Wednesday, December 1, 2010

The Bear's Hug

“Once the bear's hug has got you, it is apt to be for keeps.”

-Harold Macmillan

Bearhugs. They're more dangerous than you may realize. But there are some basic defensive tactics you can use to defend against them. And to understand these tactics, you have to understand the motivations behind this style of grappling attack and the context in which it might occur.

First it is important to understand exactly why an attacker would grab you in a bearhug. There are essentially three reasons why this might happen. First, to contain your arms and prevent you from attacking. Second, to hold you in place either for a second attacker or to prevent your escape. And third to change your position, either with a lift or a takedown.

Bearhugs can be from the front, rear, or either side. The defender can have either, neither, or both arms pinned inside the hold, and the attacker can be pressing, pulling, or holding a static position. Consideration of all of these parameters must be incorporated into the defense, but regardless of the exact nature of the attack, there are three basic defenses which can be universally applied.

The first and most important thing to do when inside a bearhug is to establish a base. The defender should widen their stance and press their weight down through the outside edges of their feet into the ground. This lowers the defender's center of gravity and makes it more difficult for the attacker to either lift them into the air or to manipulate their position. This is key. In order to fight back most effectively, the defender must be able to control their mobility and generate ground leverage, and in order to do that they must have a strong solid base.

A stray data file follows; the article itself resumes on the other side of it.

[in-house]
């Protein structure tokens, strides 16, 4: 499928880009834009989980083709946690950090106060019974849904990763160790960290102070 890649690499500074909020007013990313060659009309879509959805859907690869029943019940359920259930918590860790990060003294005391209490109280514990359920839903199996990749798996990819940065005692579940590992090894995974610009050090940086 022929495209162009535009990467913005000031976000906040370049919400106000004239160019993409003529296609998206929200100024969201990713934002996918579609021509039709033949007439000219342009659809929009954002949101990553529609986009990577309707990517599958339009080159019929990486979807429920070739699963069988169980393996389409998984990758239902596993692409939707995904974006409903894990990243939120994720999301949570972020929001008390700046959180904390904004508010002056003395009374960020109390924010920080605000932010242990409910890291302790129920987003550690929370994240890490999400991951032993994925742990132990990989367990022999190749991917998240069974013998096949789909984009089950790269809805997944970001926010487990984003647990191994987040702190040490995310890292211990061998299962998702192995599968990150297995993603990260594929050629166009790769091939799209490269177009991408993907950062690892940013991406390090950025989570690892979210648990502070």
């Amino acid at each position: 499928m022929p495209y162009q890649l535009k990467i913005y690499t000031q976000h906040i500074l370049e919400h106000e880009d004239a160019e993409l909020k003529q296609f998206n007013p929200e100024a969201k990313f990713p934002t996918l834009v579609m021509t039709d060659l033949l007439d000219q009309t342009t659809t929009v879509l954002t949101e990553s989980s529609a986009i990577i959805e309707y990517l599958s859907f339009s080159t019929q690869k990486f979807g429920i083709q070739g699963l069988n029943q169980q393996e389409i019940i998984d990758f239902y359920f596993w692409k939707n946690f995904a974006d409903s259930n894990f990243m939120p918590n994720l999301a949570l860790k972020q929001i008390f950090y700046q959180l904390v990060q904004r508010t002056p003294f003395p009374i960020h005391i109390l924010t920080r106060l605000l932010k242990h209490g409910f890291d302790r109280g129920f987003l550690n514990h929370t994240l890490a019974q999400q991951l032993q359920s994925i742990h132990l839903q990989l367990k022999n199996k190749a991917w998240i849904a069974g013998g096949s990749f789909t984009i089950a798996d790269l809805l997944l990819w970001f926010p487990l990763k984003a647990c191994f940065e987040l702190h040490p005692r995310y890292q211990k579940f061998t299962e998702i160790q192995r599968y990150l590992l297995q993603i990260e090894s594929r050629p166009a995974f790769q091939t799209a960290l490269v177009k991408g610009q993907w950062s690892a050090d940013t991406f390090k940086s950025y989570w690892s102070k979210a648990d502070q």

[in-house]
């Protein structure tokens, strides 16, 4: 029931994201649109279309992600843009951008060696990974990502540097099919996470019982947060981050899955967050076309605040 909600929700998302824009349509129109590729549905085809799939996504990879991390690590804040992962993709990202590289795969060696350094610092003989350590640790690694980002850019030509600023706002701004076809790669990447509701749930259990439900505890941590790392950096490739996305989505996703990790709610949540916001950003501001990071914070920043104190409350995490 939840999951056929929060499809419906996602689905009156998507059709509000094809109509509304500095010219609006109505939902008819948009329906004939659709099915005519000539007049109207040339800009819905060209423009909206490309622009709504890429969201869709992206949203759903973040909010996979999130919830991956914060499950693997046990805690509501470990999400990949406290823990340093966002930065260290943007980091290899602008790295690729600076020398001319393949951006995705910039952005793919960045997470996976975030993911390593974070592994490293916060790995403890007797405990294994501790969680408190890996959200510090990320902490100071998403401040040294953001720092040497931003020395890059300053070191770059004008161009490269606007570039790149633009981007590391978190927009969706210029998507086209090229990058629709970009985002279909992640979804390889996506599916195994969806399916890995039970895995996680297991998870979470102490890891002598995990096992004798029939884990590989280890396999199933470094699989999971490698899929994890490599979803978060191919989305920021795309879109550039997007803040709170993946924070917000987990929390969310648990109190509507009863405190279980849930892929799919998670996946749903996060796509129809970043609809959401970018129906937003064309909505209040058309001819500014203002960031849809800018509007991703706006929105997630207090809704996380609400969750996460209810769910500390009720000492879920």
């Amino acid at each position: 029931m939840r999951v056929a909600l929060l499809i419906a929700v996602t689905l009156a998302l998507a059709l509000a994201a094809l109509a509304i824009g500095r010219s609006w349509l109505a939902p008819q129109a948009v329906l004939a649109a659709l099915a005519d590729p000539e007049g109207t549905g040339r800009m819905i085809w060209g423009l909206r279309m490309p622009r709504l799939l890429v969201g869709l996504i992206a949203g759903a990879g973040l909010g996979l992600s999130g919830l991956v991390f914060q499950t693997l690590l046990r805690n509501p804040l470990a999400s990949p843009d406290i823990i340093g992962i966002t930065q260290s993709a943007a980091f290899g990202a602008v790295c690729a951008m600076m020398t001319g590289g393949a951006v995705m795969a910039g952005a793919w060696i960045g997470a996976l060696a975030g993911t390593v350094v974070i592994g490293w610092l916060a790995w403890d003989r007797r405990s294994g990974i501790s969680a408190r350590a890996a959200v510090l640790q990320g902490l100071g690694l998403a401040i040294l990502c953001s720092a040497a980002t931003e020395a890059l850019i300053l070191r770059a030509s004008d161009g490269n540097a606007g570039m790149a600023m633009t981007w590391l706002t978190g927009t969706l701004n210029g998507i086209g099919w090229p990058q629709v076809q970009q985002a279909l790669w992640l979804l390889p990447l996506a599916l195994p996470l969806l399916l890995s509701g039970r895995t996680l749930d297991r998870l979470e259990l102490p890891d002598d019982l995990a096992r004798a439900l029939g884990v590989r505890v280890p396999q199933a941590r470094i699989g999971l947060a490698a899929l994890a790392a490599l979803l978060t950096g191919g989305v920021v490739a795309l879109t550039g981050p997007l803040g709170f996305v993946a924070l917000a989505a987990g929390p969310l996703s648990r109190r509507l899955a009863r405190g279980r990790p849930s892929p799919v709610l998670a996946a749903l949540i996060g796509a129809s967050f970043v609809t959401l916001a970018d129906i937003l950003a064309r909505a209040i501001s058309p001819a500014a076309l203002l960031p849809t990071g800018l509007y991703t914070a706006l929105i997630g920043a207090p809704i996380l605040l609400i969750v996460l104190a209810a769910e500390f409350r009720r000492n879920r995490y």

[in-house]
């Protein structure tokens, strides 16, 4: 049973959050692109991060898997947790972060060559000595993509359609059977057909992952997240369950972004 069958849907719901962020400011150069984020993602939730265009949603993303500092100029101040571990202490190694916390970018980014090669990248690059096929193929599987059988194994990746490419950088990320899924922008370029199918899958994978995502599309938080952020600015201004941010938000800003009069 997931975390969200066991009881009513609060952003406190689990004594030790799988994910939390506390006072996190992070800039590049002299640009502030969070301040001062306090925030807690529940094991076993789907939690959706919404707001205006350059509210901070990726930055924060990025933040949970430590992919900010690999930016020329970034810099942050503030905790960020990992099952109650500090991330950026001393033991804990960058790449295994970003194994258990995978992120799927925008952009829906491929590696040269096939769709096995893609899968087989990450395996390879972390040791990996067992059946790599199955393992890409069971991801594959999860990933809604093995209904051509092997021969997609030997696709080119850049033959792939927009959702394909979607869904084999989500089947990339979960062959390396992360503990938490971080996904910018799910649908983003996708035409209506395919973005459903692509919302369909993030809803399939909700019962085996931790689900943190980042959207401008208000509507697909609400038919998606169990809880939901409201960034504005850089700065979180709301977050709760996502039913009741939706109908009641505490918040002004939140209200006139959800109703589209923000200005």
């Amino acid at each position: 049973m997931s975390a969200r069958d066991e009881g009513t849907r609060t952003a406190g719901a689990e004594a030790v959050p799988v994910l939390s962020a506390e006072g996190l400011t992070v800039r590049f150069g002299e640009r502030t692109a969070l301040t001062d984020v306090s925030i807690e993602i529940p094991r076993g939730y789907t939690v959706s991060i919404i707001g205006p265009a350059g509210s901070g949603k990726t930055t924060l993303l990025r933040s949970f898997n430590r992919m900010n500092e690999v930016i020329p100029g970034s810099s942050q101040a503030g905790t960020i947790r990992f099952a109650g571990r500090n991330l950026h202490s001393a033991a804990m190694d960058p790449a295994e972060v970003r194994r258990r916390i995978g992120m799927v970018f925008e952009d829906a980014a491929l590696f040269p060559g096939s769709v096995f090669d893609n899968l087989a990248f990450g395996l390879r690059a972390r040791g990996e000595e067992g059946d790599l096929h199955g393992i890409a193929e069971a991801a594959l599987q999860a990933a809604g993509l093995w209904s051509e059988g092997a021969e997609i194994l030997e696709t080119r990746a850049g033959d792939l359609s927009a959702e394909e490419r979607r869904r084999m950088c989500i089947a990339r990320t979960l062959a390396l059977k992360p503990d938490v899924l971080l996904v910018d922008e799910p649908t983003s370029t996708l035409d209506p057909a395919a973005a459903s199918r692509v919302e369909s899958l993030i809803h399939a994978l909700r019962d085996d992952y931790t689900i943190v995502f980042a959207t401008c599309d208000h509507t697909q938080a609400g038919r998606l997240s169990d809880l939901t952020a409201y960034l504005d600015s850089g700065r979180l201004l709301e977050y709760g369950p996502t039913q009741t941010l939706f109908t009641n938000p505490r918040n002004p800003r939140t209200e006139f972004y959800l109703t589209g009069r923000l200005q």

The second thing to do is to control the attacker's arms. Once the attacker has the defender in the hold, he may try to adjust the bearhug into a choke or headlock. Grabbing and controlling the opponent's arms, even with only one hand, is an important part of preventing this.

Finally, if the attacker attempts to lift the defender into the air, the defender should wrap one of his legs around one of the attacker's legs, either from the inside or outside. This is a technique called "grapevining." When performing the defensive maneuver, the defender should always be sure to keep one leg free. If the attacker lifts the defender into the air and then releases him, the defender needs to have a free supporting leg or else he will fall to the ground with the attacker on top of him.

A handy mnemonic device for dealing with bearhugs is to think of the number three. Three reasons for the bearhug attack. Three directions it can come from. Three variations of arm positions. Three types of energy the opponent may be applying. And three basic bearhug defenses. Drop into a base. Pin the opponent's hands. Wrap your leg around theirs to defend the lift.

Drop. Pin. Wrap.

You'll learn a lot of kenpo techniques for bearhug defenses. You'll learn Escaping the Bear, and Subduing the Bear, and Crushing the Bear. But even within bearhugs, basic self defense concepts apply. If the opponent is behind you, you must change positions. If they try to drive you forward or back you must establish a strong line. Your relative positions determine targets and weapons. These concepts are universal. But the three tactics described above are bearhug specific.

Drop. Pin. Wrap.

Drills -
Beginner: Student A attacks Student B with static bearhugs from the front, side, and rear. Student B practices basic bearhug defense. Alternate.

Intermediate: Student A closes their eyes. Student B attacks with any bearhug without warning. As soon as Student A feels the attack, they open their eyes and defend with basic technique until they are able to reposition themselves to perform one of the kenpo bearhug self defense techniques they have learned. Alternate.

Advanced: Students A and B are sparring at long range. Student A looks for an opening and then suddenly advances into a front bearhug with the intention of either a lift or takedown. Student B defends against the attack and re-establishes long range by either escaping or pushing Student A away. Continue long range sparring with Students alternating bearhug attacks.

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